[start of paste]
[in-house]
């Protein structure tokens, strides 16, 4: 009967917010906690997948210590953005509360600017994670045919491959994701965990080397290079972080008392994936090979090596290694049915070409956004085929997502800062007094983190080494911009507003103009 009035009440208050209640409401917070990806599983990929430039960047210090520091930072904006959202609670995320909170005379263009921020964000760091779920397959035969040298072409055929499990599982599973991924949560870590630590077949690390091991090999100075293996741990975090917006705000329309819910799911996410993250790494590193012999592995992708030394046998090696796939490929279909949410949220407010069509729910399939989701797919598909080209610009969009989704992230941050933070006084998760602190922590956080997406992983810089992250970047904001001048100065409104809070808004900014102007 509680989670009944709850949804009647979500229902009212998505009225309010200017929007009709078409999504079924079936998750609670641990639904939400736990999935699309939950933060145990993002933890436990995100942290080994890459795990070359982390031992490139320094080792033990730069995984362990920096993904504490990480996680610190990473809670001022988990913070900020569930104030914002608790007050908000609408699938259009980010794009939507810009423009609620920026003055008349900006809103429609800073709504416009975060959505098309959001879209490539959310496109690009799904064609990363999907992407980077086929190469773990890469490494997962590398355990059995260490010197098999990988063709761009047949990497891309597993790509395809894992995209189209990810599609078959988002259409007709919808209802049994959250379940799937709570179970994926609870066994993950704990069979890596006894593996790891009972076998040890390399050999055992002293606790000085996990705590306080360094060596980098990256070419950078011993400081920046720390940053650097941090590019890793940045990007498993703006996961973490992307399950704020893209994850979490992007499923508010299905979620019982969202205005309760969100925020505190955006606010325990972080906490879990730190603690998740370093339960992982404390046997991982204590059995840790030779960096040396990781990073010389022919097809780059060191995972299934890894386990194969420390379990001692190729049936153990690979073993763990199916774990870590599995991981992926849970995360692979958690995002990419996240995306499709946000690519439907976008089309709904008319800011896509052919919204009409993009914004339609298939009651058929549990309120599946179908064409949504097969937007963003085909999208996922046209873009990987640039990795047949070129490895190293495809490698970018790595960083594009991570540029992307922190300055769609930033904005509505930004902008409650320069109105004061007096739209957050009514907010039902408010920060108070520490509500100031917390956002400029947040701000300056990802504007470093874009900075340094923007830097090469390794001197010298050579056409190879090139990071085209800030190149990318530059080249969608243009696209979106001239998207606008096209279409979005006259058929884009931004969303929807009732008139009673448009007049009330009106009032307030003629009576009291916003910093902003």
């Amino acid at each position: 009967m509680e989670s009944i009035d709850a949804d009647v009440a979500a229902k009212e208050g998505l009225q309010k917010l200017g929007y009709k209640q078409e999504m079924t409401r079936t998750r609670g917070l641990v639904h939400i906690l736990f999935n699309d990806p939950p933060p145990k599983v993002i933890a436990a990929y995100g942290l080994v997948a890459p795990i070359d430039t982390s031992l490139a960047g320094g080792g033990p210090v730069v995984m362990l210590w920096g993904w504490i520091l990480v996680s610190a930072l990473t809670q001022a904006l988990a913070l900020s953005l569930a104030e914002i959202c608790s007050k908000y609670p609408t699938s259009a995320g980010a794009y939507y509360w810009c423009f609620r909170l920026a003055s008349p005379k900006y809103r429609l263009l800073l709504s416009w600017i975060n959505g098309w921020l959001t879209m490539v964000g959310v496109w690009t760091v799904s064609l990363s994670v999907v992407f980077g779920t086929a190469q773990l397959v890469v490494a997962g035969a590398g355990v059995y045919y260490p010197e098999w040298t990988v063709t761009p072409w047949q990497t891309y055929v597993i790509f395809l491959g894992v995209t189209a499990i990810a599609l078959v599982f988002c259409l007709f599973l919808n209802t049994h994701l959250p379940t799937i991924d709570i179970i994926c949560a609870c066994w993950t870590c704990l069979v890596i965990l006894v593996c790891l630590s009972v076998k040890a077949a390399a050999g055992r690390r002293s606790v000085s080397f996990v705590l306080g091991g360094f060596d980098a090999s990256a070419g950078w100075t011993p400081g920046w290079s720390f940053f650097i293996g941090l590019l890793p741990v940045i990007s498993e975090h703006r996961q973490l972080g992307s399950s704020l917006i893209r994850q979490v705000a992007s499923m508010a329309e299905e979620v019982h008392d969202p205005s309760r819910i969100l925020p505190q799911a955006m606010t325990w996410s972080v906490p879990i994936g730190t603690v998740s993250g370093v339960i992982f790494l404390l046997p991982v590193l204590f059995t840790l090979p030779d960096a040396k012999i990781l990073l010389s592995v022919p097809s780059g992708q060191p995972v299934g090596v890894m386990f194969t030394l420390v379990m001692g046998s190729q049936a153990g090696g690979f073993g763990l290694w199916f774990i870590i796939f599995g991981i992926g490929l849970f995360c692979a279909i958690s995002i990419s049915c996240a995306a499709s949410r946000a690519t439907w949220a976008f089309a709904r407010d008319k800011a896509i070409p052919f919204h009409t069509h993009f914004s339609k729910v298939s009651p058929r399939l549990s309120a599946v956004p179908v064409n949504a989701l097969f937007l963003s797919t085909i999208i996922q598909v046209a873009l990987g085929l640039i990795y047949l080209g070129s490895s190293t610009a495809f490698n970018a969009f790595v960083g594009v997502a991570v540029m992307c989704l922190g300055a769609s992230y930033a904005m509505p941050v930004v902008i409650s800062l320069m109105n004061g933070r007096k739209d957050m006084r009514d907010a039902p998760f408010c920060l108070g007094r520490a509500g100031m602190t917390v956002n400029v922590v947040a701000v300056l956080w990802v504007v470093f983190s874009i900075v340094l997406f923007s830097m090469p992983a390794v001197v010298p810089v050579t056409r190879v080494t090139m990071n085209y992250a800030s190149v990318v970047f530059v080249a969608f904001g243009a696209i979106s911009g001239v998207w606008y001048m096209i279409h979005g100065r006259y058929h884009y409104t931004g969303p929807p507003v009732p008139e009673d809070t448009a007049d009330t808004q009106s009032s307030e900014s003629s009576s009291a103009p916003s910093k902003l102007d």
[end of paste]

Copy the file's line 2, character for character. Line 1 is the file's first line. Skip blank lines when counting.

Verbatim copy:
């Protein structure tokens, strides 16, 4: 009967917010906690997948210590953005509360600017994670045919491959994701965990080397290079972080008392994936090979090596290694049915070409956004085929997502800062007094983190080494911009507003103009 009035009440208050209640409401917070990806599983990929430039960047210090520091930072904006959202609670995320909170005379263009921020964000760091779920397959035969040298072409055929499990599982599973991924949560870590630590077949690390091991090999100075293996741990975090917006705000329309819910799911996410993250790494590193012999592995992708030394046998090696796939490929279909949410949220407010069509729910399939989701797919598909080209610009969009989704992230941050933070006084998760602190922590956080997406992983810089992250970047904001001048100065409104809070808004900014102007 509680989670009944709850949804009647979500229902009212998505009225309010200017929007009709078409999504079924079936998750609670641990639904939400736990999935699309939950933060145990993002933890436990995100942290080994890459795990070359982390031992490139320094080792033990730069995984362990920096993904504490990480996680610190990473809670001022988990913070900020569930104030914002608790007050908000609408699938259009980010794009939507810009423009609620920026003055008349900006809103429609800073709504416009975060959505098309959001879209490539959310496109690009799904064609990363999907992407980077086929190469773990890469490494997962590398355990059995260490010197098999990988063709761009047949990497891309597993790509395809894992995209189209990810599609078959988002259409007709919808209802049994959250379940799937709570179970994926609870066994993950704990069979890596006894593996790891009972076998040890390399050999055992002293606790000085996990705590306080360094060596980098990256070419950078011993400081920046720390940053650097941090590019890793940045990007498993703006996961973490992307399950704020893209994850979490992007499923508010299905979620019982969202205005309760969100925020505190955006606010325990972080906490879990730190603690998740370093339960992982404390046997991982204590059995840790030779960096040396990781990073010389022919097809780059060191995972299934890894386990194969420390379990001692190729049936153990690979073993763990199916774990870590599995991981992926849970995360692979958690995002990419996240995306499709946000690519439907976008089309709904008319800011896509052919919204009409993009914004339609298939009651058929549990309120599946179908064409949504097969937007963003085909999208996922046209873009990987640039990795047949070129490895190293495809490698970018790595960083594009991570540029992307922190300055769609930033904005509505930004902008409650320069109105004061007096739209957050009514907010039902408010920060108070520490509500100031917390956002400029947040701000300056990802504007470093874009900075340094923007830097090469390794001197010298050579056409190879090139990071085209800030190149990318530059080249969608243009696209979106001239998207606008096209279409979005006259058929884009931004969303929807009732008139009673448009007049009330009106009032307030003629009576009291916003910093902003």